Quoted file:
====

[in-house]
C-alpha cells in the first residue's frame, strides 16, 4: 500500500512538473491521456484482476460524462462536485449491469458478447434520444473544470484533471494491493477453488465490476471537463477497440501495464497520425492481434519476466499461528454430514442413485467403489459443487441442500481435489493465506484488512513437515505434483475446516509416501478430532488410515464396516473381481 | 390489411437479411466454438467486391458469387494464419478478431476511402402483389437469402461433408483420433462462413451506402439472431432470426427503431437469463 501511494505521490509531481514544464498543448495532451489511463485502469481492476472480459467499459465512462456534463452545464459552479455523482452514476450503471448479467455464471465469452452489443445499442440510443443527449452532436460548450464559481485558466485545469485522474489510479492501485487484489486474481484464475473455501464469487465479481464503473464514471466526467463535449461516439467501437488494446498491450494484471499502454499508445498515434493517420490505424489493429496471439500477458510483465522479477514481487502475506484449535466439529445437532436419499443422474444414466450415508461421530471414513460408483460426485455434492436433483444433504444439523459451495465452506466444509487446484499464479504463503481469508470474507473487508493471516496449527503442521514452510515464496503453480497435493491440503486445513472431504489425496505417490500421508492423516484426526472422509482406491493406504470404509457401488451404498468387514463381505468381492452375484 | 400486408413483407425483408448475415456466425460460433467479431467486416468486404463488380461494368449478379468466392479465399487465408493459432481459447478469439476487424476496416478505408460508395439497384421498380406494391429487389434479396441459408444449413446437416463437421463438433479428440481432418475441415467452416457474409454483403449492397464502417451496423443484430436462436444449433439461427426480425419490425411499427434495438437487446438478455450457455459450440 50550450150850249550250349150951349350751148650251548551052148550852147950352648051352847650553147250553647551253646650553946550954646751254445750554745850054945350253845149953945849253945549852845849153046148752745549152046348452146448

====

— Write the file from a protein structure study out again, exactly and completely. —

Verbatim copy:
[in-house]
C-alpha cells in the first residue's frame, strides 16, 4: 500500500512538473491521456484482476460524462462536485449491469458478447434520444473544470484533471494491493477453488465490476471537463477497440501495464497520425492481434519476466499461528454430514442413485467403489459443487441442500481435489493465506484488512513437515505434483475446516509416501478430532488410515464396516473381481 | 390489411437479411466454438467486391458469387494464419478478431476511402402483389437469402461433408483420433462462413451506402439472431432470426427503431437469463 501511494505521490509531481514544464498543448495532451489511463485502469481492476472480459467499459465512462456534463452545464459552479455523482452514476450503471448479467455464471465469452452489443445499442440510443443527449452532436460548450464559481485558466485545469485522474489510479492501485487484489486474481484464475473455501464469487465479481464503473464514471466526467463535449461516439467501437488494446498491450494484471499502454499508445498515434493517420490505424489493429496471439500477458510483465522479477514481487502475506484449535466439529445437532436419499443422474444414466450415508461421530471414513460408483460426485455434492436433483444433504444439523459451495465452506466444509487446484499464479504463503481469508470474507473487508493471516496449527503442521514452510515464496503453480497435493491440503486445513472431504489425496505417490500421508492423516484426526472422509482406491493406504470404509457401488451404498468387514463381505468381492452375484 | 400486408413483407425483408448475415456466425460460433467479431467486416468486404463488380461494368449478379468466392479465399487465408493459432481459447478469439476487424476496416478505408460508395439497384421498380406494391429487389434479396441459408444449413446437416463437421463438433479428440481432418475441415467452416457474409454483403449492397464502417451496423443484430436462436444449433439461427426480425419490425411499427434495438437487446438478455450457455459450440 50550450150850249550250349150951349350751148650251548551052148550852147950352648051352847650553147250553647551253646650553946550954646751254445750554745850054945350253845149953945849253945549852845849153046148752745549152046348452146448